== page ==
Fox News reports on Cain’s quick and unpredictable ascension to popularity, “Herman Cain’s star has risen steadily in the past two months, from a largely unknown CEO running for president to a top-tier candidate in the Republican field for 2012 — and now voters even rank him above the presumed front-runner Mitt Romney, in a poll released Wednesday evening.”
According to that poll, by the Wall Street Journal/NBC News, Cain now has 27 percent of Republican primary voters, while Romney is supported by 23 percent of Republican primary voters. Rep. Ron Paul was the only other candidate in that poll to receive double digit approval, with 11 percent.
Pollster Bill McInturff, who conducted the poll with Democrat Peter Hart, noted the significance of the poll, as it fully represents Perry’s fall and Cain’s rise. The poll reveals that Perry has plummeted from 38 percent in August to 16 percent in October, while conversely, Cain jumped from 5 percent in August to 27 percent in October.
The poll indicates that Cain is particularly popular among Tea Party supporters, with whom he has 69 percent favorability. Just 5 percent of Tea Partiers give Cain an unfavorable rating, according to that poll. Among those respondents who labeled themselves as “very conservative,” his score is even higher, 72 to 2.
Some wonder how Cain manages to score so well among those who call themselves “very conservative,” given his defense of the Federal Reserve and his assertions that it is not an unconstitutional institution and does not require an audit. It was only after it became a clearly popular stance to take that Cain vocalized agreement with the other candidates that the Federal Reserve in fact should be audited and subjected to congressional scrutiny.
He has also drawn some condemnation for his failure to take a stance on the war in Afghanistan, a criticism that Cain strangely did not understand. “Ever since the South Carolina Republican presidential debate, reporters have continued to challenge me for not having a specific plan for our nation’s involvement in Afghanistan,” he complained. “They continue to think that if you are running for President, then you must have an answer for everything. I don’t!”
And even as Cain’s popularity is growing, and he begins to develop positions on these vital items, there are a number of other things he has to answer for, including his glaring intolerance, it seems, for Islam. On more than one occasion, Cain suggested that he would not appoint any Muslims to the executive or judicial branches if he were elected President. Appearing on Fox News, Cain said Americans should have a right to ban the construction of mosques.
Another item that may be troubling for some conservatives is Cain’s declaration that he would be interested in repealing ObamaCare (which certainly attracts Republicans) but then replacing it with another form of big government healthcare — a point of contention for a number of conservatives.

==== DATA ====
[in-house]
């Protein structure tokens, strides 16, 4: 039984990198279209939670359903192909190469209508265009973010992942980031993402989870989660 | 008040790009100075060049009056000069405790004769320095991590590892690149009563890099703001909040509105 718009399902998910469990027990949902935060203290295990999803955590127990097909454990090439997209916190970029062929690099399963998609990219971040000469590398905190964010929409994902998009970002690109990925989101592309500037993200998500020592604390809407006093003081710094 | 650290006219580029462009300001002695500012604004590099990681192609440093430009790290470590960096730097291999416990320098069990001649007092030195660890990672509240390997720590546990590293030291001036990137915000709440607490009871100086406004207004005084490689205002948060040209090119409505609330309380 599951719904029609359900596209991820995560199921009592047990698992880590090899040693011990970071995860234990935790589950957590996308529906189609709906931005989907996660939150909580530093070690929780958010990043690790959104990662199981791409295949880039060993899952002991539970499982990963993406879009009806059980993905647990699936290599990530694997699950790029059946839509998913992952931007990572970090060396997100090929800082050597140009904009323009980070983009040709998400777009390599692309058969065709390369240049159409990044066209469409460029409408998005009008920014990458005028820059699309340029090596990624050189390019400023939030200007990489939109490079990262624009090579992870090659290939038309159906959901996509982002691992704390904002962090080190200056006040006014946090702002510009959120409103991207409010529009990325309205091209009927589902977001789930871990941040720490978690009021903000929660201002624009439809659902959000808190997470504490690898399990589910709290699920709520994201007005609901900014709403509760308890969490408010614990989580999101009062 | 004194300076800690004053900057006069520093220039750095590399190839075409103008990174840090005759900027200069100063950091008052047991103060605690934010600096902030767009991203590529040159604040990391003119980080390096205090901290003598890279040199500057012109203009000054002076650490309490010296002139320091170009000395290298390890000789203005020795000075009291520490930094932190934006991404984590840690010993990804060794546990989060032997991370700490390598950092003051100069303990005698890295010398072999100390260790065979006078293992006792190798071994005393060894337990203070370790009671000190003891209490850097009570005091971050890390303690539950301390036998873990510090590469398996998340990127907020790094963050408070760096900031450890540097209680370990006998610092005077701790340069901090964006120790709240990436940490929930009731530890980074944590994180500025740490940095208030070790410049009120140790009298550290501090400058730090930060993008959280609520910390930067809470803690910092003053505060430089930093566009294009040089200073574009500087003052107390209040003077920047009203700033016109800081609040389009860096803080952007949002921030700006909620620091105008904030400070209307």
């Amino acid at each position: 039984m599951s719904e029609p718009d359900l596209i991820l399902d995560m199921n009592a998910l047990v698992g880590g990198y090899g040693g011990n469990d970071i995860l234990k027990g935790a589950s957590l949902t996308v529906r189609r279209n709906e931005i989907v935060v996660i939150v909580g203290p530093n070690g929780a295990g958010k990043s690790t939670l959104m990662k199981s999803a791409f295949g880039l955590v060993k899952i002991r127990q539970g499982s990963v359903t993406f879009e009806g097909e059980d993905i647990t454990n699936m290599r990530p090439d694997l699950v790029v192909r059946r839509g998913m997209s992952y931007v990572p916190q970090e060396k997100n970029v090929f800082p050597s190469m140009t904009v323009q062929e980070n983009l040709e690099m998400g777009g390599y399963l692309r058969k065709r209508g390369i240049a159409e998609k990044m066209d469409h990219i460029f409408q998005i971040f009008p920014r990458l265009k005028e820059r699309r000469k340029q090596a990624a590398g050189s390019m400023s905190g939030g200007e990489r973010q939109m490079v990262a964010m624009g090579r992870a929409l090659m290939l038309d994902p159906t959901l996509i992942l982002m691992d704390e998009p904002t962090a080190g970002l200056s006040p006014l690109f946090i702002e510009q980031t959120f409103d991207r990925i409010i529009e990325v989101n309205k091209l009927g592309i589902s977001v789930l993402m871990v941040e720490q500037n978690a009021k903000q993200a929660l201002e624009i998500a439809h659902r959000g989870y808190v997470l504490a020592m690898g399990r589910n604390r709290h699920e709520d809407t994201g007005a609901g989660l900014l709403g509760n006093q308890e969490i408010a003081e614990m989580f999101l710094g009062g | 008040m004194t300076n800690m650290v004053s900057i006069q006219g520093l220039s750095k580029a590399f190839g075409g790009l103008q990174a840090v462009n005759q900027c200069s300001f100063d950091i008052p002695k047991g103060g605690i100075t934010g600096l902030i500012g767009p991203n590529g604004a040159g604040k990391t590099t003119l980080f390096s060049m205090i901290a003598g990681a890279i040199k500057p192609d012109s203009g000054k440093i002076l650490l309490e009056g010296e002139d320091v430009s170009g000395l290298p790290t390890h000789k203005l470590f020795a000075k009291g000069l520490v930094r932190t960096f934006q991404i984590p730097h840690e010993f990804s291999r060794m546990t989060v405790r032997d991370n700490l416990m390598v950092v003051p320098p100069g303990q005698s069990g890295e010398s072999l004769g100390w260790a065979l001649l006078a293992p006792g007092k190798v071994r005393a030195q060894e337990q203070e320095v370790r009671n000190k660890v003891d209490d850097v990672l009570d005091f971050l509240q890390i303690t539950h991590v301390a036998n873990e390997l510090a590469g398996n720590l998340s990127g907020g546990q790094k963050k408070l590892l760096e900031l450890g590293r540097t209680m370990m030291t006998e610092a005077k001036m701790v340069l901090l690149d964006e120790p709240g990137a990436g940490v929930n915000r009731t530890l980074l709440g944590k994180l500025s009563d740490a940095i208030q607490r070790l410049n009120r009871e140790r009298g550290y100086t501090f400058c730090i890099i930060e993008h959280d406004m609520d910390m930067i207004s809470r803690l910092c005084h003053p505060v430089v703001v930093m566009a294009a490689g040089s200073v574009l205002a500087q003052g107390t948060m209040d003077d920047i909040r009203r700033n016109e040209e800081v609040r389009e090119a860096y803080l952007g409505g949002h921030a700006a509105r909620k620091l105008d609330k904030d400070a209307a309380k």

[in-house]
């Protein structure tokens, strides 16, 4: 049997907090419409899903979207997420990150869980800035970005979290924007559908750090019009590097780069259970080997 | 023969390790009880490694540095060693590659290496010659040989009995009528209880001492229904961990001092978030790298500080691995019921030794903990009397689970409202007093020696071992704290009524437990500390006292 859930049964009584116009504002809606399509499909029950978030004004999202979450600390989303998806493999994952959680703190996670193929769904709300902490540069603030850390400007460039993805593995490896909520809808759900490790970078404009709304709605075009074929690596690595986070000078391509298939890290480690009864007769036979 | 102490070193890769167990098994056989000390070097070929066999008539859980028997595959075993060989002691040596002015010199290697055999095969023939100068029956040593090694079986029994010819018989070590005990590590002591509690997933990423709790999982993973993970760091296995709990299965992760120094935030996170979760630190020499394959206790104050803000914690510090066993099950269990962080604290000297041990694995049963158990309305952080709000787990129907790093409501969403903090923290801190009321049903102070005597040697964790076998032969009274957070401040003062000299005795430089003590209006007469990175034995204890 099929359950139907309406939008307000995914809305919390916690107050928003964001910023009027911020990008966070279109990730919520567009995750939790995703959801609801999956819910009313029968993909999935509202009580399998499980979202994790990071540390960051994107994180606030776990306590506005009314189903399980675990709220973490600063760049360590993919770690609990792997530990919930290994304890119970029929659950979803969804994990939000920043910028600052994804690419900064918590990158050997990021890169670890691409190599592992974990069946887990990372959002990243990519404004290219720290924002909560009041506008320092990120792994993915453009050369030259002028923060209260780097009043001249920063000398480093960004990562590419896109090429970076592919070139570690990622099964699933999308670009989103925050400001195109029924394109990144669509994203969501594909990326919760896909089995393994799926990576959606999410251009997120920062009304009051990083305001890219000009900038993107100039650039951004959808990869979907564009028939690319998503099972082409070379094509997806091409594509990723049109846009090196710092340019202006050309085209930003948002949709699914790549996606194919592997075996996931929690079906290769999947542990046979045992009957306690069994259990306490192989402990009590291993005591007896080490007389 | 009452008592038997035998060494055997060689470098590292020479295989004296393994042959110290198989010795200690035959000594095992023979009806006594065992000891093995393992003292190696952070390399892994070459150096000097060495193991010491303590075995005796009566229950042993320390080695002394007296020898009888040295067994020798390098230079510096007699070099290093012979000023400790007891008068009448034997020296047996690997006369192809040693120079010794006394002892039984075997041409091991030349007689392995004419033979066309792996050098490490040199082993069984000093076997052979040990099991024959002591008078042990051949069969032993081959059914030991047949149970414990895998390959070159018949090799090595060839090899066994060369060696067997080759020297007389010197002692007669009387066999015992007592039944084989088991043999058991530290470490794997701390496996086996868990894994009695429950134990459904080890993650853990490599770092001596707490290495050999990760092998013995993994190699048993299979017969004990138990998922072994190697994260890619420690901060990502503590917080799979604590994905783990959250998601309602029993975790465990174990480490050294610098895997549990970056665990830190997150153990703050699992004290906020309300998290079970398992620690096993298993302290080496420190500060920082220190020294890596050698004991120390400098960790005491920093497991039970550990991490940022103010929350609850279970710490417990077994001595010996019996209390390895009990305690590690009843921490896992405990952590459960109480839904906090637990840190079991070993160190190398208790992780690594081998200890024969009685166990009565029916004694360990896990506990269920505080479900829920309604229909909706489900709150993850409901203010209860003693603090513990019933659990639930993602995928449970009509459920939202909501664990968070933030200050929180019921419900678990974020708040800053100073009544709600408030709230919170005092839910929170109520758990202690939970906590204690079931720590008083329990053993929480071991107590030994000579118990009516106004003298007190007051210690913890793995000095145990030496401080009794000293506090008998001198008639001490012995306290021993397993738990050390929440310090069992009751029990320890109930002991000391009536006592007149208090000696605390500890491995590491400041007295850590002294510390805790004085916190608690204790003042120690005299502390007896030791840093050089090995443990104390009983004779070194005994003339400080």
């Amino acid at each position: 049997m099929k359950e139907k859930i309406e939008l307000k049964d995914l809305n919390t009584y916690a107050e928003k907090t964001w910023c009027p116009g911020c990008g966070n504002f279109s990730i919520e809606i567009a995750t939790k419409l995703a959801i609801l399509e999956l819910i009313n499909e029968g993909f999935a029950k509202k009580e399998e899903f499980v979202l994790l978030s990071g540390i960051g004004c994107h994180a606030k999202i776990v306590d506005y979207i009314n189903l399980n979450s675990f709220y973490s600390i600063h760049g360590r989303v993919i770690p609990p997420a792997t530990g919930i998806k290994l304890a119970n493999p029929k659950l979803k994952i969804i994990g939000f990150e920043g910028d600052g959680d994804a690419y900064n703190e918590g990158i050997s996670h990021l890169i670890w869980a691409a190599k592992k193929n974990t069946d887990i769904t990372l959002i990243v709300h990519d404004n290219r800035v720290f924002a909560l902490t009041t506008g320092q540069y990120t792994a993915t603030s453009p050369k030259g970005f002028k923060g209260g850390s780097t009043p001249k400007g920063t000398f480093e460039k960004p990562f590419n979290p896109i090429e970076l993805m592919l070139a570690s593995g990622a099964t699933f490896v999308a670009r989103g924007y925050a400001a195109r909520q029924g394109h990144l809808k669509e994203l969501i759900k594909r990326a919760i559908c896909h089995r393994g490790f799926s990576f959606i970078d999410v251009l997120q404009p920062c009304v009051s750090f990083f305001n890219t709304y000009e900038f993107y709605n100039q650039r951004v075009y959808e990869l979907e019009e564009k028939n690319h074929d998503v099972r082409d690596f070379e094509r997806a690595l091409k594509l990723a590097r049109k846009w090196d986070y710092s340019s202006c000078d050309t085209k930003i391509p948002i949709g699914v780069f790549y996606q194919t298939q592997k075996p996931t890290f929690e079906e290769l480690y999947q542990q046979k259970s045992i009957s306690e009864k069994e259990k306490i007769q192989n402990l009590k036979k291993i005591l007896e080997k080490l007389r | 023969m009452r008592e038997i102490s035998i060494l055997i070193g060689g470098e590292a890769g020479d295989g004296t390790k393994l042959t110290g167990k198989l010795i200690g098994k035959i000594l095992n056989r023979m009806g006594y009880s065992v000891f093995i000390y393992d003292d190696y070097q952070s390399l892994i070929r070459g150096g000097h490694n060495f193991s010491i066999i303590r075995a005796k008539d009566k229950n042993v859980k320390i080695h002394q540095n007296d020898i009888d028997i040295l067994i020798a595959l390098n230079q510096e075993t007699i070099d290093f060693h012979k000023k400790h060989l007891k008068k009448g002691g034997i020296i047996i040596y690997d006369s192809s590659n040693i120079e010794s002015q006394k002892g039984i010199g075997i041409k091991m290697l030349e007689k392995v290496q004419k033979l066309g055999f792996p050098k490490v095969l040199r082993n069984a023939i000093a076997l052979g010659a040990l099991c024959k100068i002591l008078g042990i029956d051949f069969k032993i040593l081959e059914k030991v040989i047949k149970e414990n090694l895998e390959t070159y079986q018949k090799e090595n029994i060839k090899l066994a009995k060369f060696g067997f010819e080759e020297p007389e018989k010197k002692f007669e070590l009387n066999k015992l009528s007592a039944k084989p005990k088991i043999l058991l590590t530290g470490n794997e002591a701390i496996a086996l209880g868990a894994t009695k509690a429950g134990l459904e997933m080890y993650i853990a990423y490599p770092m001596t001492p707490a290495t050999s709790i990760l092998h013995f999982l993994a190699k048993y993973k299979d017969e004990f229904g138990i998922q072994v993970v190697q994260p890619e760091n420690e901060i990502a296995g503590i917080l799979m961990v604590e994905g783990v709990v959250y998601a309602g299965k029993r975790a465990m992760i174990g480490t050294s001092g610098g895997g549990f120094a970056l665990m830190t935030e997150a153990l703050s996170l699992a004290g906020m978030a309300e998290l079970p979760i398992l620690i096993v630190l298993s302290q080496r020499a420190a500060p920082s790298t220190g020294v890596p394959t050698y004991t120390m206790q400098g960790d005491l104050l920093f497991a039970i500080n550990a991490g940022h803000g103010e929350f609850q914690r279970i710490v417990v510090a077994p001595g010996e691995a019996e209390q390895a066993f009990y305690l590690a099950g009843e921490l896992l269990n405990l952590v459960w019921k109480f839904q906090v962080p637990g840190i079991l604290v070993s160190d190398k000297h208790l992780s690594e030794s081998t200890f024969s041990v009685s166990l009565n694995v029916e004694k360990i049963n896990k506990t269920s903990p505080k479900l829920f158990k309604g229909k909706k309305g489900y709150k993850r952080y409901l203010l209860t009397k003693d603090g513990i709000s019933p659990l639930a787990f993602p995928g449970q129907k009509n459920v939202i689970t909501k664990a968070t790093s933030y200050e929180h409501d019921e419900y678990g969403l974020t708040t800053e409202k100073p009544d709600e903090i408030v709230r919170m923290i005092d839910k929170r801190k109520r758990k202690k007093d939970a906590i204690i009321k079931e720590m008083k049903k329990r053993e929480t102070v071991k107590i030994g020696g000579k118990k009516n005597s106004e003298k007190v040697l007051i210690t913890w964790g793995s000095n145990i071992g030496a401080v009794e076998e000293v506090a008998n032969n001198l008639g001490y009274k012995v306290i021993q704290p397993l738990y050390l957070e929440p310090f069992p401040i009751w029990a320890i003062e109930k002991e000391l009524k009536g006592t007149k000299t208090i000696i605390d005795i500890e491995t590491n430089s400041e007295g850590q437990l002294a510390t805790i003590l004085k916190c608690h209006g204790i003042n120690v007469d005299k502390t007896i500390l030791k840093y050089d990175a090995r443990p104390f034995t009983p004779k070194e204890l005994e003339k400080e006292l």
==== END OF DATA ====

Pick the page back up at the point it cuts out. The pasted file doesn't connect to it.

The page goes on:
Still, Cain’s popularity among conservatives underscores Romney’s unpopularity. Hart explains that the results of the poll indicate that Romney is just “acceptable” to Republicans, since his favorability rating is 55 percent to 20 percent among Tea Party supporters, and 60 to 19 among the “very conservative.”
Fox News contends that it is Cain’s performance in the debates that has launched him to such a prominent position. And Wednesday’s speech before members of the New Hampshire state legislature in the state capitol proved to be yet another opportunity for Cain to showcase his passion and folksy style that has arguably impressed Republicans. Fox News writes, “Herman Cain fired up the crowd. His fiery speech drew several standing ovations in defending his 9-9-9 plan.”
Whether Cain will be able to maintain his position of prominence is questionable at this point. This particular Republican primary campaign has already reflected a number of surges and declines, some of which have been short-lived, as in the cases of Minnesota Rep. Michele Bachmann and Rick Perry.
Cain contends this is not simply a flash-in-the-pan moment for him. “Will I be the flavor of the week? Well, the answer is an emphatic, ‘No,’ because Häagen-Dazs black walnut tastes good all the time.”
Cain has been spending a significant amount of money on his campaign, but when asked for specifics on how much, he simply answers “enough.” He adds, however, that he has witnessed a rapid influx of campaign contributions following his significant victory in the Florida Republican straw poll last month. During the second quarter of the year, he has raised $2.5 million, and predictions indicate he likely raised close to the same amount in the quarter that ended last month.
Still, even as the candidates’ popularities have fluctuated through the course of their campaigns, this most recent poll shows that in theoretical match-ups against Obama, the President leads among all of the top-tier candidates. Against Romney or a generic Republican, Obama leads only by 2 points, but against Cain, he leads by 11 points and against Perry, Obama leads by 12.